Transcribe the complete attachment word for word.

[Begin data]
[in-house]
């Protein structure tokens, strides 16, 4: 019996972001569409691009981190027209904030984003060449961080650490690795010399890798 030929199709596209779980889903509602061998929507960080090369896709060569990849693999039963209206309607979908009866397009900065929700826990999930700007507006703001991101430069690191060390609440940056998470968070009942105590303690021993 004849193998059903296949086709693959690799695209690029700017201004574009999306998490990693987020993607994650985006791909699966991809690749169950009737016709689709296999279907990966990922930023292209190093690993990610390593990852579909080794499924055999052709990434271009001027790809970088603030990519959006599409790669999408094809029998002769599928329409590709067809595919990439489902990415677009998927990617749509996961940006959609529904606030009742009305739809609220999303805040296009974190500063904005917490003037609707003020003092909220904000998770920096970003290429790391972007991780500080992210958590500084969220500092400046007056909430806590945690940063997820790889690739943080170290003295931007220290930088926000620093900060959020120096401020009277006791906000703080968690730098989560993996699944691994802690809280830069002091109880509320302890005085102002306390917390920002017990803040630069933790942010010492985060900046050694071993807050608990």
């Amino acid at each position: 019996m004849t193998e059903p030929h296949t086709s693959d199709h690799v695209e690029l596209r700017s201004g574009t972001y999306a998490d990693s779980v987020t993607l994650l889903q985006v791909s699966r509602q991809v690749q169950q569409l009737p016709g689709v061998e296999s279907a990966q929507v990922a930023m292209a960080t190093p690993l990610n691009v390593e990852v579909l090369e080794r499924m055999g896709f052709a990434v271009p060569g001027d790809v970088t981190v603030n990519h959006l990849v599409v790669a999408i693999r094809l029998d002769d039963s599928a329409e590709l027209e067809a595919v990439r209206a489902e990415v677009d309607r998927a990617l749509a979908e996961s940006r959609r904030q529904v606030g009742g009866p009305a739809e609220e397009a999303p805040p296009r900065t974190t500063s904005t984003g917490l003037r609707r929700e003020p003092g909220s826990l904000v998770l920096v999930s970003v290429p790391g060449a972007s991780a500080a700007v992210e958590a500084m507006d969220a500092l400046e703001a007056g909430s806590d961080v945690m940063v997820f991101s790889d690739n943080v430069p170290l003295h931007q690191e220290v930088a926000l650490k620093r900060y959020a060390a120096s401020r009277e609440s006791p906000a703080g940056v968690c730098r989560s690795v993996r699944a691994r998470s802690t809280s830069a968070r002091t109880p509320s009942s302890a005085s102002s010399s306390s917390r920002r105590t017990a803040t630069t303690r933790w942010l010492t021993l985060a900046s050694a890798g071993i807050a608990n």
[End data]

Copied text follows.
[in-house]
């Protein structure tokens, strides 16, 4: 019996972001569409691009981190027209904030984003060449961080650490690795010399890798 030929199709596209779980889903509602061998929507960080090369896709060569990849693999039963209206309607979908009866397009900065929700826990999930700007507006703001991101430069690191060390609440940056998470968070009942105590303690021993 004849193998059903296949086709693959690799695209690029700017201004574009999306998490990693987020993607994650985006791909699966991809690749169950009737016709689709296999279907990966990922930023292209190093690993990610390593990852579909080794499924055999052709990434271009001027790809970088603030990519959006599409790669999408094809029998002769599928329409590709067809595919990439489902990415677009998927990617749509996961940006959609529904606030009742009305739809609220999303805040296009974190500063904005917490003037609707003020003092909220904000998770920096970003290429790391972007991780500080992210958590500084969220500092400046007056909430806590945690940063997820790889690739943080170290003295931007220290930088926000620093900060959020120096401020009277006791906000703080968690730098989560993996699944691994802690809280830069002091109880509320302890005085102002306390917390920002017990803040630069933790942010010492985060900046050694071993807050608990």
């Amino acid at each position: 019996m004849t193998e059903p030929h296949t086709s693959d199709h690799v695209e690029l596209r700017s201004g574009t972001y999306a998490d990693s779980v987020t993607l994650l889903q985006v791909s699966r509602q991809v690749q169950q569409l009737p016709g689709v061998e296999s279907a990966q929507v990922a930023m292209a960080t190093p690993l990610n691009v390593e990852v579909l090369e080794r499924m055999g896709f052709a990434v271009p060569g001027d790809v970088t981190v603030n990519h959006l990849v599409v790669a999408i693999r094809l029998d002769d039963s599928a329409e590709l027209e067809a595919v990439r209206a489902e990415v677009d309607r998927a990617l749509a979908e996961s940006r959609r904030q529904v606030g009742g009866p009305a739809e609220e397009a999303p805040p296009r900065t974190t500063s904005t984003g917490l003037r609707r929700e003020p003092g909220s826990l904000v998770l920096v999930s970003v290429p790391g060449a972007s991780a500080a700007v992210e958590a500084m507006d969220a500092l400046e703001a007056g909430s806590d961080v945690m940063v997820f991101s790889d690739n943080v430069p170290l003295h931007q690191e220290v930088a926000l650490k620093r900060y959020a060390a120096s401020r009277e609440s006791p906000a703080g940056v968690c730098r989560s690795v993996r699944a691994r998470s802690t809280s830069a968070r002091t109880p509320s009942s302890a005085s102002s010399s306390s917390r920002r105590t017990a803040t630069t303690r933790w942010l010492t021993l985060a900046s050694a890798g071993i807050a608990n």